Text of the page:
STORY / GAMEPLAY
Each match is played in overhead view while replays can be seen in side-on perspective (which actually does look better and I wish normal gameplay would support this perspective). Control is unorthodox but, ultimately, quite effective. There are two ways to pass the ball: you can hold the fire button and guide the on-screen cursor, or alternatively you play a "ping" pass (like in Sensible Soccer). This allows you to play effective one-touch football, guiding the pass towards the player with the halo atop his head. Shooting is simply a matter of holding the fire button, determining the direction of the shot and letting fly.
The game supports a variety of options at the main-menu, with friendlies, cups, six different leagues (Premier League, La Ligua, Serie A, Ligue 1, Bundesliga and a mixed Ocean league) plus replays, a tactics editor and even definable referees (from lenient to strict!). The game offers actually real club teams and real player names! You can also alter the pitch, introduce wind etc. Matches can be played against the computer or another player. As with its rivals, there is also a radar on the screen showing the position of the players in the pitch. Regarding gameplay, there are the obvious similarities with the rest of the genre, but this time a few innovative features are found. For example, it contains an automatic corner kick, throw-in and shoot system. This may sound a little odd, especially shooting, but it does produce some spectacular finishing. With an auto-throw and corner kick it also means that while a computer player is taking the throw, you can control a player the throw will be directed at!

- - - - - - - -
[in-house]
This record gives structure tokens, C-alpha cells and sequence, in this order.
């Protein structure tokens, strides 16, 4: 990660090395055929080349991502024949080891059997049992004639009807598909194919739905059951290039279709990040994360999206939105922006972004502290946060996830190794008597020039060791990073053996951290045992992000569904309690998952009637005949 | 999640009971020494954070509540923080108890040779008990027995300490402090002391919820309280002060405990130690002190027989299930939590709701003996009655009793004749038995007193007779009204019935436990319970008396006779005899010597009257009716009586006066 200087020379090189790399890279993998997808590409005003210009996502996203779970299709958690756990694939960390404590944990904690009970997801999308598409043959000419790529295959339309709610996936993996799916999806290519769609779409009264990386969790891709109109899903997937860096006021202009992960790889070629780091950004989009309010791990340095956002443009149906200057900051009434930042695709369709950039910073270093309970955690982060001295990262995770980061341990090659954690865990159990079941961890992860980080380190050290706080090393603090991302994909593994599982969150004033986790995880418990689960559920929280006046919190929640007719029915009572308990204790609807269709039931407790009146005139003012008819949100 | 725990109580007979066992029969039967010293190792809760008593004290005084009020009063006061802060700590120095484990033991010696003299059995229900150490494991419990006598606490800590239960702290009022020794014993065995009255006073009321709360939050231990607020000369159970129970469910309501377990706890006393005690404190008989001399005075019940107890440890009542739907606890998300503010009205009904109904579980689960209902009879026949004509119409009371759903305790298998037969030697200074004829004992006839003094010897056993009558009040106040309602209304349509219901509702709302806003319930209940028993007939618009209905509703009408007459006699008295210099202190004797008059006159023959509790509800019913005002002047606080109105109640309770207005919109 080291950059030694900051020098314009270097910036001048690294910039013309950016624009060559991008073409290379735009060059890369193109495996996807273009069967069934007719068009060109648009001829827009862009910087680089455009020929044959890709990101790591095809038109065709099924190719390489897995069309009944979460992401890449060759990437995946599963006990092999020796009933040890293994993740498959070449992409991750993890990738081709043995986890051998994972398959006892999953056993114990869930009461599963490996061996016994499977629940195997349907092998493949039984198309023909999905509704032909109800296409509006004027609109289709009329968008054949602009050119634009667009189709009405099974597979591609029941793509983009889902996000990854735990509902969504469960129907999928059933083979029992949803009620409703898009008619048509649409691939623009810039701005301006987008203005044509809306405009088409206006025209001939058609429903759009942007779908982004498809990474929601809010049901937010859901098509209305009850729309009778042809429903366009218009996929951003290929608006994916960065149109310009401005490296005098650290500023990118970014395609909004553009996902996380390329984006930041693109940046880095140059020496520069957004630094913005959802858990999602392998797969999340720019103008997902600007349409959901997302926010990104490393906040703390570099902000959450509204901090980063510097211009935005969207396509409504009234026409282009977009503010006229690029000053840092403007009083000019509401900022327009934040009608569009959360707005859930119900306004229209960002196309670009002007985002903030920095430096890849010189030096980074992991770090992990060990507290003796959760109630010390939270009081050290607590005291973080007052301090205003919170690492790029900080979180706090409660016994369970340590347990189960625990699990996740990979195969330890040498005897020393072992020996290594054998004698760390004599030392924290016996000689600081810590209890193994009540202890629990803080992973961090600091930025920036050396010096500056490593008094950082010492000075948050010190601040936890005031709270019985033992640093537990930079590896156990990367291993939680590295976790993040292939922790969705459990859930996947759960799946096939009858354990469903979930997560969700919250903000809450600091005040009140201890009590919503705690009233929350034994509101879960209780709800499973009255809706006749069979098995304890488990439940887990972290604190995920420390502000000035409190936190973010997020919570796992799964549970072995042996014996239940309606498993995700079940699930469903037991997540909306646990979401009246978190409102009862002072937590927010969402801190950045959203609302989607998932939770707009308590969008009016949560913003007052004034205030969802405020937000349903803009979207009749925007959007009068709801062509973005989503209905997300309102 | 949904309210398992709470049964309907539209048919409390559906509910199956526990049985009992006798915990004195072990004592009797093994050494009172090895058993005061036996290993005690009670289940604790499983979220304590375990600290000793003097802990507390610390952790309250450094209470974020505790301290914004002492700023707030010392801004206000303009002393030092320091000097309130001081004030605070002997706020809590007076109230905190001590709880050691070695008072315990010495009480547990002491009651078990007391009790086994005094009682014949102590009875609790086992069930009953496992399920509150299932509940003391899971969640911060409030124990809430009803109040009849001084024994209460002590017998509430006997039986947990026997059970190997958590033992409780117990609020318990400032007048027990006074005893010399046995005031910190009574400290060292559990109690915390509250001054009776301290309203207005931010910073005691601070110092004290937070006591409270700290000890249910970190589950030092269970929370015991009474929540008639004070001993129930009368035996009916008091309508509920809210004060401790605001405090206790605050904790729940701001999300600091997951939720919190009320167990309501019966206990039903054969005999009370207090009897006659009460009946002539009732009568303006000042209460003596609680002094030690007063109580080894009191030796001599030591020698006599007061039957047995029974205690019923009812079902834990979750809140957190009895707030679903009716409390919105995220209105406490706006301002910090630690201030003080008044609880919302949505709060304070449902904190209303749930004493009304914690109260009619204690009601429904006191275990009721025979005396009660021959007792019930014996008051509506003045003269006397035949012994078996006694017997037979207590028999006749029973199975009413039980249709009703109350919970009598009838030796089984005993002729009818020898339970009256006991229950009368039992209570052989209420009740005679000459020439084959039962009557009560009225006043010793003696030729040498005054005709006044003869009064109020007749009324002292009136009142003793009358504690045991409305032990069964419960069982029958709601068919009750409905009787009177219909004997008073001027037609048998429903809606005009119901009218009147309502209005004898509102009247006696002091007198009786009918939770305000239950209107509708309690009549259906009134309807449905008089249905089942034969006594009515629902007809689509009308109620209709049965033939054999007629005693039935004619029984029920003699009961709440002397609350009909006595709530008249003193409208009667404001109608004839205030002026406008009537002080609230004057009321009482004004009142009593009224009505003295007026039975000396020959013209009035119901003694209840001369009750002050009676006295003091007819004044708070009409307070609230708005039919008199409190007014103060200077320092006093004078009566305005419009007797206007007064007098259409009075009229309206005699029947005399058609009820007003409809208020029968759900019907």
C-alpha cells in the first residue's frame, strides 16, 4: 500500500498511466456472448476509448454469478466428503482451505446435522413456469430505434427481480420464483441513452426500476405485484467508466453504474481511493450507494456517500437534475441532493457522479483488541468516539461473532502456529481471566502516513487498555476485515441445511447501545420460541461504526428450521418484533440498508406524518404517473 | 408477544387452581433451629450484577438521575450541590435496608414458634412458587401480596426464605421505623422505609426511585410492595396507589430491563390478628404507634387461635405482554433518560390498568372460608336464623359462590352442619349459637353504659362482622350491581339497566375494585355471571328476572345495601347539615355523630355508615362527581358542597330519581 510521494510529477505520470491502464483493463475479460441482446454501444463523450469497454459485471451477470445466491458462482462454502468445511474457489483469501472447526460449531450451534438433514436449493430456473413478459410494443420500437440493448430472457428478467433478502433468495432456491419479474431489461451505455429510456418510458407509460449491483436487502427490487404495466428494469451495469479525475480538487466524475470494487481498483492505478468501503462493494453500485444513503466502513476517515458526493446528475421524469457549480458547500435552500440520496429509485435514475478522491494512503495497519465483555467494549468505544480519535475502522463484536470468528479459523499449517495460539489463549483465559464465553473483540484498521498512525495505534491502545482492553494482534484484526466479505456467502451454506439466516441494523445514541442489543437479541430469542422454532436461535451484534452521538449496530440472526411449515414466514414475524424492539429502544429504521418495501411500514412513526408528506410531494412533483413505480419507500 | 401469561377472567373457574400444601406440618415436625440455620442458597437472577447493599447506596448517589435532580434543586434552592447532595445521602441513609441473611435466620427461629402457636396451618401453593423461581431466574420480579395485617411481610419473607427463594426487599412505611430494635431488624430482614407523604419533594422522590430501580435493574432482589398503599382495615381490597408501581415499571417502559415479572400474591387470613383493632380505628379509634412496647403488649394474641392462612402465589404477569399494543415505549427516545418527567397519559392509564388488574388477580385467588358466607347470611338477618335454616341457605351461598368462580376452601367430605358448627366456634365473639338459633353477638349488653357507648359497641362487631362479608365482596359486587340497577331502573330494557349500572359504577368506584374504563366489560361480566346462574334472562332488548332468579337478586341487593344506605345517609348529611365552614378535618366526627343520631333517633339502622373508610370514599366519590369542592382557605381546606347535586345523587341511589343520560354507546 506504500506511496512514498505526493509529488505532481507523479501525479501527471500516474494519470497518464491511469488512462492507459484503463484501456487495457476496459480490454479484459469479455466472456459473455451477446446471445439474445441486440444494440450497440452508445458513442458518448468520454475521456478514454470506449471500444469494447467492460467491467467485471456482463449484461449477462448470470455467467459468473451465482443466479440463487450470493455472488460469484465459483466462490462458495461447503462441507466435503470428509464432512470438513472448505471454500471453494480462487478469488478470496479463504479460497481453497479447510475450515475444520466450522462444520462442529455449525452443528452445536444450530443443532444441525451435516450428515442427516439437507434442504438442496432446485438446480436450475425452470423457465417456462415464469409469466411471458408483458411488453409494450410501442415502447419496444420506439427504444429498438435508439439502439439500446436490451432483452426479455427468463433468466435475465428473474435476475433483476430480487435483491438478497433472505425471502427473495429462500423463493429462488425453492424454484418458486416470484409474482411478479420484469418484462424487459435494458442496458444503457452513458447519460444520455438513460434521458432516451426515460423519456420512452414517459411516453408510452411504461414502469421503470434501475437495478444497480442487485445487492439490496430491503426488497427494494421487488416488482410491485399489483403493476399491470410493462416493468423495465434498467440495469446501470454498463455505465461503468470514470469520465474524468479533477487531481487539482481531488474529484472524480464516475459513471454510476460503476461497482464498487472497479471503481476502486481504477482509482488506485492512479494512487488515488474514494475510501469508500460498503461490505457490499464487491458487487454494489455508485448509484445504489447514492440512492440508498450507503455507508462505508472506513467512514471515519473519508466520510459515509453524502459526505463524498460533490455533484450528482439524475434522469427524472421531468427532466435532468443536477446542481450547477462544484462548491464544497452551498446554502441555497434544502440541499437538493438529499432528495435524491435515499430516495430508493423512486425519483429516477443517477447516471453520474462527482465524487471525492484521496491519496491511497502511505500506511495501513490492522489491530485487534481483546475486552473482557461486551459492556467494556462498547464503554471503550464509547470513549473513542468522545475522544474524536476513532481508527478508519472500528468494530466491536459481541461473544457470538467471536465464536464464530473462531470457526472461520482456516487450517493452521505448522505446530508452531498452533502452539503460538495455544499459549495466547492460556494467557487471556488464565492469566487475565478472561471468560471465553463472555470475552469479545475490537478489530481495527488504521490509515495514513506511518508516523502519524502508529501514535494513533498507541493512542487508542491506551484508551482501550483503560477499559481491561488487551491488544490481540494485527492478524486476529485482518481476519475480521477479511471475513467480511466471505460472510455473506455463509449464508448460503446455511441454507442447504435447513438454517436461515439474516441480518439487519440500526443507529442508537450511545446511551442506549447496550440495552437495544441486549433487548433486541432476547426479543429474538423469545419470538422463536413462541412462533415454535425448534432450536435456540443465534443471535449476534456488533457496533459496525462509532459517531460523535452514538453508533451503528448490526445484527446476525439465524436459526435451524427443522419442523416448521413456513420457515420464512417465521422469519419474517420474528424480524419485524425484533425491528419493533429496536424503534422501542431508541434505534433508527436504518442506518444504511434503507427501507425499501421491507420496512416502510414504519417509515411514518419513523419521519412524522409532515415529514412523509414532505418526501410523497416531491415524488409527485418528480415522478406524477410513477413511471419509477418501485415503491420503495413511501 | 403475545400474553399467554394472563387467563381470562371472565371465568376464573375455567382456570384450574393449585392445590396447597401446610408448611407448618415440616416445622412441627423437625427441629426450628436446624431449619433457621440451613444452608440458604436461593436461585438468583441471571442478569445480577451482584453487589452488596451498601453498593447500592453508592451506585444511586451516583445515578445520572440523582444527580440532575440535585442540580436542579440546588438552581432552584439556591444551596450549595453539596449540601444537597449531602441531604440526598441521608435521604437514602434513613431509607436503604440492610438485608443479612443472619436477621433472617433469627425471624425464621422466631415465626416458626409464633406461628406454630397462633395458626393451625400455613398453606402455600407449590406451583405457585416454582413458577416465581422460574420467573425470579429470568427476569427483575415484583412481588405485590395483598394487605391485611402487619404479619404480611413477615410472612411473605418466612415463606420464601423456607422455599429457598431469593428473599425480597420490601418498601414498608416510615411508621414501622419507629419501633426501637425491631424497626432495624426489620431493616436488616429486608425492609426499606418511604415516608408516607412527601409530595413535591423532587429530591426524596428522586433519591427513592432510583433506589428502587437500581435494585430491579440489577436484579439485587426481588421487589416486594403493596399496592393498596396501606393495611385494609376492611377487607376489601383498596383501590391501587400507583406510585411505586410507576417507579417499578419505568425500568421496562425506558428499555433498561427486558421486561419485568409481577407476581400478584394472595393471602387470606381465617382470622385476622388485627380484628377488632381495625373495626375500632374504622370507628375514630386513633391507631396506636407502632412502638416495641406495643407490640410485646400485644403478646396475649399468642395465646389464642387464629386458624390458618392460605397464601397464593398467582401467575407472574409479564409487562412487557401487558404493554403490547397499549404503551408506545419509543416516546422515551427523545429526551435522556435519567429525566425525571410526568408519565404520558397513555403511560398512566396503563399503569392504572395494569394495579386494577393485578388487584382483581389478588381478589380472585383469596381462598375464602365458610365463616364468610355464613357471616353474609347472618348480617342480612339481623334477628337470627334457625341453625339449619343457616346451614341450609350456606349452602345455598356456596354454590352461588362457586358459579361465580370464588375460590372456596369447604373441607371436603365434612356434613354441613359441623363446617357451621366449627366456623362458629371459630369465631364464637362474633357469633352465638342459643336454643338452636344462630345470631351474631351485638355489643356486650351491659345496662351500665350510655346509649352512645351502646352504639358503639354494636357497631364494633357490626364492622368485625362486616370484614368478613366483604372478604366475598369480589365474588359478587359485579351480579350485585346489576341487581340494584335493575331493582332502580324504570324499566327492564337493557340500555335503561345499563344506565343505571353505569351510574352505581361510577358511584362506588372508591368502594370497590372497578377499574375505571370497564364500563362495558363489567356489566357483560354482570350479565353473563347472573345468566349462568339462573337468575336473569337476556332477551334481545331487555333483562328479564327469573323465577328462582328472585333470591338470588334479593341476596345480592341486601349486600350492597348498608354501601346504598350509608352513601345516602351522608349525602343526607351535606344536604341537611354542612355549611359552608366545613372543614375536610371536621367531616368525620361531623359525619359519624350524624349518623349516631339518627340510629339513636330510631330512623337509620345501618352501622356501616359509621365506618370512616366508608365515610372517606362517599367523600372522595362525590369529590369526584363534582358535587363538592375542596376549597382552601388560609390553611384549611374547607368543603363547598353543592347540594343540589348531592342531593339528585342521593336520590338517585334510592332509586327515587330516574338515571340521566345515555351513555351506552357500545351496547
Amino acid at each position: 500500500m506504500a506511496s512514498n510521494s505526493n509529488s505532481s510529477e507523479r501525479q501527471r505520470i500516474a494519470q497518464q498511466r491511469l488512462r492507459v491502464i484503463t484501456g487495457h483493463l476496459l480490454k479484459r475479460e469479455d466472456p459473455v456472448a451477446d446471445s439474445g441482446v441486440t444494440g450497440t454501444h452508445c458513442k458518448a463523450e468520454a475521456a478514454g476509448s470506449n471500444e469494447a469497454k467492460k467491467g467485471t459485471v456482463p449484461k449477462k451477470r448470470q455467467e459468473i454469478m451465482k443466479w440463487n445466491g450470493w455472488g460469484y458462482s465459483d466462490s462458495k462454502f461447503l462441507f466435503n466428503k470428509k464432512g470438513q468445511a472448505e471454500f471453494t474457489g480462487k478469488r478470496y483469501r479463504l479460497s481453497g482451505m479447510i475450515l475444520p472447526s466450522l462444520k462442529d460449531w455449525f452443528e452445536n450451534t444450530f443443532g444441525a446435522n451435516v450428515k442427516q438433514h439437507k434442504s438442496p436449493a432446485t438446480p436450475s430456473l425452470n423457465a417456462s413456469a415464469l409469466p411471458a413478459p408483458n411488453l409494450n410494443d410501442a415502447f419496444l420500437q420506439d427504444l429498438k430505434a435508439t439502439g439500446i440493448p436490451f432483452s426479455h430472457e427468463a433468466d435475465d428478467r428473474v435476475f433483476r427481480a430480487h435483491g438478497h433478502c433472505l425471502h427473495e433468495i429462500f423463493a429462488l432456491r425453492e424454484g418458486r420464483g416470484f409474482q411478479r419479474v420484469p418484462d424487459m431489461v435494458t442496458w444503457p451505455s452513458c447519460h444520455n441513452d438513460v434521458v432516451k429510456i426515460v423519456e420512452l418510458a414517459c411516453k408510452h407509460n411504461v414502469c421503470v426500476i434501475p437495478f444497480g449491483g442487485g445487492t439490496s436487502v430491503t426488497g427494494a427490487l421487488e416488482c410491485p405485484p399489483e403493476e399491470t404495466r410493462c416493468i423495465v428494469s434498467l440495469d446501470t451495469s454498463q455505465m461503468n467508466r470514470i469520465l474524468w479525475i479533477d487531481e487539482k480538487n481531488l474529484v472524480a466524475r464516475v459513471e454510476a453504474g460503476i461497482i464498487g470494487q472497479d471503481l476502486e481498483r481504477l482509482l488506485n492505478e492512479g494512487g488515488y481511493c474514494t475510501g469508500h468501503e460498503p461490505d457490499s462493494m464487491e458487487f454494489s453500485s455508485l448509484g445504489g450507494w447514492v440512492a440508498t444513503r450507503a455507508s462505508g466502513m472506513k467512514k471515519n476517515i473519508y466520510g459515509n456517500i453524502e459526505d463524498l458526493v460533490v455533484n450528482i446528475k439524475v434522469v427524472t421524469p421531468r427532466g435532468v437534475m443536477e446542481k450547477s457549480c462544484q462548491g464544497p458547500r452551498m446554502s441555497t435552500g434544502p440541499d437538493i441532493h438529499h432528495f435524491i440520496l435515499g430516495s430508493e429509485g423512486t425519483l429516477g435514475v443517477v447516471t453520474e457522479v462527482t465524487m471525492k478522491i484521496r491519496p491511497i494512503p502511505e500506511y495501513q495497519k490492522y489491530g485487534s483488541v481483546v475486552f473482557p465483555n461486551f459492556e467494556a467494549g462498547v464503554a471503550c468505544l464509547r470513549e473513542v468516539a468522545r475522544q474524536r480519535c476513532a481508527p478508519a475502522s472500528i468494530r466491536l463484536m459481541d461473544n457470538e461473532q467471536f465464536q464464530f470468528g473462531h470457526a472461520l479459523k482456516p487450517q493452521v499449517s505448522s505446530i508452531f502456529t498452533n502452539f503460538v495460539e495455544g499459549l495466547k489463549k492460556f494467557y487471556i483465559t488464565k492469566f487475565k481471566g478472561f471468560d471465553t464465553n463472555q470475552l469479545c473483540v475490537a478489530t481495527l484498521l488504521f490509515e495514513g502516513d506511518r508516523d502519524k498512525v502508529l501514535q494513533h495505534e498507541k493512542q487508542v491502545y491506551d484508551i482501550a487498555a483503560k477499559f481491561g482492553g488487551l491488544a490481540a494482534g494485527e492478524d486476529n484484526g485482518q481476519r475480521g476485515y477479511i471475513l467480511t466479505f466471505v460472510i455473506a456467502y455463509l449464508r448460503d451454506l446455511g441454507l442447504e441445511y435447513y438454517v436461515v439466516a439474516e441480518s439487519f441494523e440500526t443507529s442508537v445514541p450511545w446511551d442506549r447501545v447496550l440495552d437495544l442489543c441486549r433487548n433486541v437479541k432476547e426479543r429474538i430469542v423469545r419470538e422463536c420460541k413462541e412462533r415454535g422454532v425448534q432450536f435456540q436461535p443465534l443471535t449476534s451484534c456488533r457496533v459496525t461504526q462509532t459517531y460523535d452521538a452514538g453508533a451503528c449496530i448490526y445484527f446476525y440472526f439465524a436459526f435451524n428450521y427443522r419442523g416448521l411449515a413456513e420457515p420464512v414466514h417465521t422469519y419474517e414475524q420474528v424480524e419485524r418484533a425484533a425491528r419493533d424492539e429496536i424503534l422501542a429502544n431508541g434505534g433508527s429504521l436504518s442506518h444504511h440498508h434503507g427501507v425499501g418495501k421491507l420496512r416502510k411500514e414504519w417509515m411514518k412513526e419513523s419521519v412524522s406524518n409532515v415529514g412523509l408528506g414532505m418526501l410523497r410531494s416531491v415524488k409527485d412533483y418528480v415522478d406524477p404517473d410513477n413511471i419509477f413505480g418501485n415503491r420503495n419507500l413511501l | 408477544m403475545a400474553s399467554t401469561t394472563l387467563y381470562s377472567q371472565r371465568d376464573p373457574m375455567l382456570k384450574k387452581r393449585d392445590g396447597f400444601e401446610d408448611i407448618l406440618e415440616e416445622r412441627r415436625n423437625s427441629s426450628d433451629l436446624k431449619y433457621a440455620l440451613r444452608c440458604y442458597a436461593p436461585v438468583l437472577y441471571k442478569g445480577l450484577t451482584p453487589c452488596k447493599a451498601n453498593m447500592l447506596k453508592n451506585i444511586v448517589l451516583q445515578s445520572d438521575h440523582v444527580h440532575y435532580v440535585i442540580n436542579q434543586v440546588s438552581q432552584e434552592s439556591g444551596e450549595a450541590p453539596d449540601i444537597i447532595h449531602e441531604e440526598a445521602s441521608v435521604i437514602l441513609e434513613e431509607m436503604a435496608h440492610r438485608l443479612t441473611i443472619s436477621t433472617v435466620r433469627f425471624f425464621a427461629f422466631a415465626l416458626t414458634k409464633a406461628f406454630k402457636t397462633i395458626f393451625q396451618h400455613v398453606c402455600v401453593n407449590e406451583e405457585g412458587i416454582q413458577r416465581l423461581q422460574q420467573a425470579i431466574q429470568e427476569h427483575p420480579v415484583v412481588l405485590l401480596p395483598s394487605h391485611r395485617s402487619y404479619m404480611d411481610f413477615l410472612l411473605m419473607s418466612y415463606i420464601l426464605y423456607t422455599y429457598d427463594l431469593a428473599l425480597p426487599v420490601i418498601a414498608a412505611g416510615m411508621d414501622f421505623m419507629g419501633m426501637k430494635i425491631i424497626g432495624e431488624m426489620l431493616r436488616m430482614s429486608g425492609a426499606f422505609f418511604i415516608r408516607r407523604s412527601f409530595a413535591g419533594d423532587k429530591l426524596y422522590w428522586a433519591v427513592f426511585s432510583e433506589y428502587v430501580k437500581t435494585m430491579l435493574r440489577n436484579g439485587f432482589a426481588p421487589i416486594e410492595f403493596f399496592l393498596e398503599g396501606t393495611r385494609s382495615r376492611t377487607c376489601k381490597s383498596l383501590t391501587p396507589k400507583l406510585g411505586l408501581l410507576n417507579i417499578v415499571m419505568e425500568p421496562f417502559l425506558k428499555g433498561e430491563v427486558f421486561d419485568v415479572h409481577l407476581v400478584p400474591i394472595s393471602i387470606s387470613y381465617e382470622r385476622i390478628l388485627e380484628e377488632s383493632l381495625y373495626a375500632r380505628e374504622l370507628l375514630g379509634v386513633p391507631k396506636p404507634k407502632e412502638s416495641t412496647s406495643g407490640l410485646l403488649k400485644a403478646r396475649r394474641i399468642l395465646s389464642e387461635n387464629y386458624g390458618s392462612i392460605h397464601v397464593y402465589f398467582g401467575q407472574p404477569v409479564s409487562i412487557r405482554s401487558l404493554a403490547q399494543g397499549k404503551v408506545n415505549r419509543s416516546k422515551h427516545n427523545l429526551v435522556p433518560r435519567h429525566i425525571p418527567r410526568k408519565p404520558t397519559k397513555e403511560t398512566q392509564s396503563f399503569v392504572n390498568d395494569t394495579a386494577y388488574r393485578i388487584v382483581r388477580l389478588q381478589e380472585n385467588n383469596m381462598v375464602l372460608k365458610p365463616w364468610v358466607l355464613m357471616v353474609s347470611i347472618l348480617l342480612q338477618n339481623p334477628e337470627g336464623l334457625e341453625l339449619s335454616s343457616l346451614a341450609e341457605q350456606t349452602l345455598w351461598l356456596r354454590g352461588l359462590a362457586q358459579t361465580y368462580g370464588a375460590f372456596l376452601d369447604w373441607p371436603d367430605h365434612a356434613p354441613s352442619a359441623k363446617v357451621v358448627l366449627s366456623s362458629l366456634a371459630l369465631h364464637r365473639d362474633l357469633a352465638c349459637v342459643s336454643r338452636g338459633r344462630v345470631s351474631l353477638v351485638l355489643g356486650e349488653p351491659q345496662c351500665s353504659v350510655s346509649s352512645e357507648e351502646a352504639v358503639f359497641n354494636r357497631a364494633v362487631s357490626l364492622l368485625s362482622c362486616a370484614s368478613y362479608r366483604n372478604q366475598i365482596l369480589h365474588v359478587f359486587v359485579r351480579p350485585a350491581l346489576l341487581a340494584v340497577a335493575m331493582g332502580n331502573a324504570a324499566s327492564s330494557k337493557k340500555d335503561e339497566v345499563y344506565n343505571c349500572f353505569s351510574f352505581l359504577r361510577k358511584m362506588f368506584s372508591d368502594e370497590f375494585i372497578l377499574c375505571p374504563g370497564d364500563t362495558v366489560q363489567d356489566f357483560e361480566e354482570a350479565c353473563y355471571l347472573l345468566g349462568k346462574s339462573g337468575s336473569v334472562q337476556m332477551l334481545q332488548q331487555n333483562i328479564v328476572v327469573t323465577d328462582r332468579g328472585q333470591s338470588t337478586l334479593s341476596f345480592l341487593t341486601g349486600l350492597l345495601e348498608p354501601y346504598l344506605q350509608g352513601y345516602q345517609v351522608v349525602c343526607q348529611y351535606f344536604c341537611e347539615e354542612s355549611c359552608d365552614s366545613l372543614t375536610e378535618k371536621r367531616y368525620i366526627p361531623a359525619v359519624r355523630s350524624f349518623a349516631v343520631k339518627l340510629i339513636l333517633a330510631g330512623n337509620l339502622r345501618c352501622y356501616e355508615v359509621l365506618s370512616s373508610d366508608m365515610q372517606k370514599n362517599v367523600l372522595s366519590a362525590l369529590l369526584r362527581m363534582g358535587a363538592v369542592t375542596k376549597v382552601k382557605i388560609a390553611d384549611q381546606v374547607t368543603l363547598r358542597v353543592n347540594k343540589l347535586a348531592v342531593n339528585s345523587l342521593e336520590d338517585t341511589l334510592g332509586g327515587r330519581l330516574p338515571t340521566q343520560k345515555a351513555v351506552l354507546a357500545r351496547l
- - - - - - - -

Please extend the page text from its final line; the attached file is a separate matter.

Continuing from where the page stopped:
Surely, not the best soccer game ever produced back in the early 90's but still worth a look if you're in to such sims, especially for a soccer game that added a surprising breath of fresh air to its competitors of the genre. GRAPHICS / SOUND
The game's graphics are fine and it is obvious that a great deal of care and attention has been taken over them. The Atari STE version is very cool, well except of a few scrolling glitches. Compared to its rivals like Goal! and Sensible Soccer, the sprites are bigger, more detailed and move nicely and fast around the pitch. In general, when you're accustomed to the control system, the game is really enjoyable and runs fluently when on the pitch. Both Amiga and STE share the same quality in terms of colors and design, though the Amiga runs a bit smoother. The sound is equally good, utilizing STE's stereo sound capabilities and offering sampled crowd voices, ref whistles as well as some decent sounds for shooting the ball etc.